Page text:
In an doubly unusual case, two related language of the Jæ family, Kass and Kschitt, both rejected their speakers. The mechanisms were similar, but decidedly distinct. Speakers of Kass found the language so abrasive-sounding that foreigners who did not speak the language would accuse them of verbally attacking and abusing visitors, as well as each other. Even native speakers of Kass found their own language so grating that they could barely stand to speak it, or listen to it. On the other hand, the intonation patterns of Kschitt were such that they made every speaker sound like a lazy, apathetic good-for-nothing. Non-Kschitt construction crew foremen are reported to have fired their most productive workers for shirking work after overhearing them speak Kschitt during their lunch break. The Snutis Nüüt, neighbors of both the Kass and the Kschitt, had, until both languages died out in the 1990s, two types of common colloquialisms, exemplified here: “You are so mean to me! Don’t be such a Jæ Kass!” and “You are an idiot! You sound like you know Jæ Kschitt!”

Case Study 4: The ʃalō Language

Approximately one hundred years ago, the ʃalō language began to willfully grammaticalize an unusual cluster of features, requiring explicit marking for wealth, appearance, and social status on all participants. A kind of semantic bleaching of mediocrity followed, with affixes for “reasonably attractive”, “financially comfortable”, “well-liked by peers”, and similar losing meaning. Only the extreme ends of the continua are now available, and speakers must choose between the likes of “movie star good looks” and “ugly as a mangy dog”, “has more money than Bernie Madoff (pre 2009)” and “less money than Bernie Madoff (post 2009)”, and “worshiped by all” and “social pariah”. As a result, only the most affluent, attractive, and socially adept speakers continue to use the language. These beautiful, wealthy, high status ʃalō people are now unable to find anyone to cook their meals, remove their garbage, or unclog their toilets. Having no skills of their own, they are unable to fend for themselves, and the language is on the brink of extinction.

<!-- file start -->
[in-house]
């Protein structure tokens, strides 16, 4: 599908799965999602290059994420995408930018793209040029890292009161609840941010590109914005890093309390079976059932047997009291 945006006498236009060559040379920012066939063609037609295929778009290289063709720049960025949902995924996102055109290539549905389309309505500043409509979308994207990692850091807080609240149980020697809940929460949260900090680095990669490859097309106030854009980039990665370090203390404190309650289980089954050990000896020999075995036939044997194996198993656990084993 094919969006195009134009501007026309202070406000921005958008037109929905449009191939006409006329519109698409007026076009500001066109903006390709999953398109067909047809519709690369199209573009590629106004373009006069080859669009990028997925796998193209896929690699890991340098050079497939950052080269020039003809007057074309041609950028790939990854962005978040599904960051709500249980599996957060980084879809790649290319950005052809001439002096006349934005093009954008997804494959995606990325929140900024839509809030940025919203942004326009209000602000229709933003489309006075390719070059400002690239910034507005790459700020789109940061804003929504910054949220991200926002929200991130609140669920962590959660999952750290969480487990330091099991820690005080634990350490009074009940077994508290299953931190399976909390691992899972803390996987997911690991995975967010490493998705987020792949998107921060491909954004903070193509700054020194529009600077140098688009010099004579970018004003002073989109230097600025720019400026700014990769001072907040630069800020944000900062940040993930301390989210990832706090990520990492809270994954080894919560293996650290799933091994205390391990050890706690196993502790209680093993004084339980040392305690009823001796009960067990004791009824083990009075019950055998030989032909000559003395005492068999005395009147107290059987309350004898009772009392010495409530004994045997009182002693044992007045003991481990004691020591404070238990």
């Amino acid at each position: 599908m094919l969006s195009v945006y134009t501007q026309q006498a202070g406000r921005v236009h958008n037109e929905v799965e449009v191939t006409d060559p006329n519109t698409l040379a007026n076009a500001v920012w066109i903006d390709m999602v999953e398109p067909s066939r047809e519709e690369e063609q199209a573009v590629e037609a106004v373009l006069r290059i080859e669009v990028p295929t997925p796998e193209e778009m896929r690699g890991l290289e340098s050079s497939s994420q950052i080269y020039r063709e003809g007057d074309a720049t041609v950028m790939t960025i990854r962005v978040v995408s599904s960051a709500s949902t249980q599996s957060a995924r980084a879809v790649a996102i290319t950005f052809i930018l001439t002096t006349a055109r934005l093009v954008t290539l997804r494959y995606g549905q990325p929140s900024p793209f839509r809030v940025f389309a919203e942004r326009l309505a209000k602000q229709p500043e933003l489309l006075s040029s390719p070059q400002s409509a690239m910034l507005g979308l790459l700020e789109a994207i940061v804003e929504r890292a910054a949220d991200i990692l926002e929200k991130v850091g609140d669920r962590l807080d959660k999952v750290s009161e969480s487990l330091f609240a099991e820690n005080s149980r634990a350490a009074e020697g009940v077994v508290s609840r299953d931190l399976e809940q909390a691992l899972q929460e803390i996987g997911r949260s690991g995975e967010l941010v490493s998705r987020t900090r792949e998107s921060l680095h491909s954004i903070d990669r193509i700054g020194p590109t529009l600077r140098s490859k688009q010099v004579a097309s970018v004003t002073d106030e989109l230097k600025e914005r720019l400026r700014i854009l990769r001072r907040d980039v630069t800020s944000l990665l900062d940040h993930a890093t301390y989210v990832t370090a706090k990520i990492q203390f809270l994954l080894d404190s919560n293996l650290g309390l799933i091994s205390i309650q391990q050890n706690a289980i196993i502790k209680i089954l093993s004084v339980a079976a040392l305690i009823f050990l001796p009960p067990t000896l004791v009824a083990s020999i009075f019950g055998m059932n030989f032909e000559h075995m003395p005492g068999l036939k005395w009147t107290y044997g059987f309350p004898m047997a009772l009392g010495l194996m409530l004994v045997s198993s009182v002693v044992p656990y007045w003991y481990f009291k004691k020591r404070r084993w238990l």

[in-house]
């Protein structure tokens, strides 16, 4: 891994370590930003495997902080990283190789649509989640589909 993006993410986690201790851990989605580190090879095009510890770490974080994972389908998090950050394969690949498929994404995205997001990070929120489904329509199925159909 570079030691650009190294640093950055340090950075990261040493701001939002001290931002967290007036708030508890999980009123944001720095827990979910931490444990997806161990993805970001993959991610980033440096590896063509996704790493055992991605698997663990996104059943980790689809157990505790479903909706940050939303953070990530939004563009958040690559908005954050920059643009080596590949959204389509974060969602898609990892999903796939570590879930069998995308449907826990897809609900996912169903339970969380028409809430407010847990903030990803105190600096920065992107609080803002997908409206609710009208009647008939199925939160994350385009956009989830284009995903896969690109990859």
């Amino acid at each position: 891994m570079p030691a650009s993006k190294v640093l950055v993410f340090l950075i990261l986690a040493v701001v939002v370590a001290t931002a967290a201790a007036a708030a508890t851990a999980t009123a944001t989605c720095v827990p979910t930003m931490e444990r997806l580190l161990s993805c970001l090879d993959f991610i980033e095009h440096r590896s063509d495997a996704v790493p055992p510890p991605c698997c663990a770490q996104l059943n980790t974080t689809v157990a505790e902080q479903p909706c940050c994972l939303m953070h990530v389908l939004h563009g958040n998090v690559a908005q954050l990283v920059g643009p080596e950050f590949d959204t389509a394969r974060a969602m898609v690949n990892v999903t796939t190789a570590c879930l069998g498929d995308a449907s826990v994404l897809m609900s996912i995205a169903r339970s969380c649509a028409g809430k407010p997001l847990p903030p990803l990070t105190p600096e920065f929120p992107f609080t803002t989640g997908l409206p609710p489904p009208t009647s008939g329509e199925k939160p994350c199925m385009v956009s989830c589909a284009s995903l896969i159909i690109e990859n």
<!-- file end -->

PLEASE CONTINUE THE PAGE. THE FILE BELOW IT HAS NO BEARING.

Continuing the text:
Case Study 5: The Nōt Utai Murz Language

Even minority language speakers who are committed to their native tongues often make concessions to the practicality of learning other, more widely spoken languages. Not so the speakers of Nōt Utai Murz, who have a reputation for being particularly poor L2 learners. Recent fMRI studies have demonstrated that, in Nōt Utai Murz speakers, surges in electrical activity in various regions of the brain associated with L1 competence create localized mini-seizures in L2 areas of the brain, preventing the acquisition of new vocabulary and other grammatical patterns. It seems that Nōt Utai Murz is a jealous language, and will admit no others. A small number of outsiders have learned Nōt Utai Murz, though it seems to damage any proficiency they have in languages other than their native language(s). The entire community of Nōt Utai Murz has elected to abandon the language. They have brought in a small army of outsiders to learn Nōt Utai Murz; all are required to be monolingual so as not to damage any other L2 languages they may have acquired. Going forward, all Nōt Utai Murz children will be raised as monolingual English speakers, with the Nōt Utai Murz-learning outsiders to be employed as nanny/translators for parents and grandparents.

[Note: The Linguist General of the United States has warned US citizens against accepting such nanny/translator positions with the Nōt Utai Murz, as the effects of long-term exposure to the language are not well understood. —Eds.]

More to come...

Labiodental FlapMary Pearce
Resurgent Things You Didn’t Know You Didn’t KnowMadalena Cruz-Ferreira
SpecGram Vol CLXV, No 1 Contents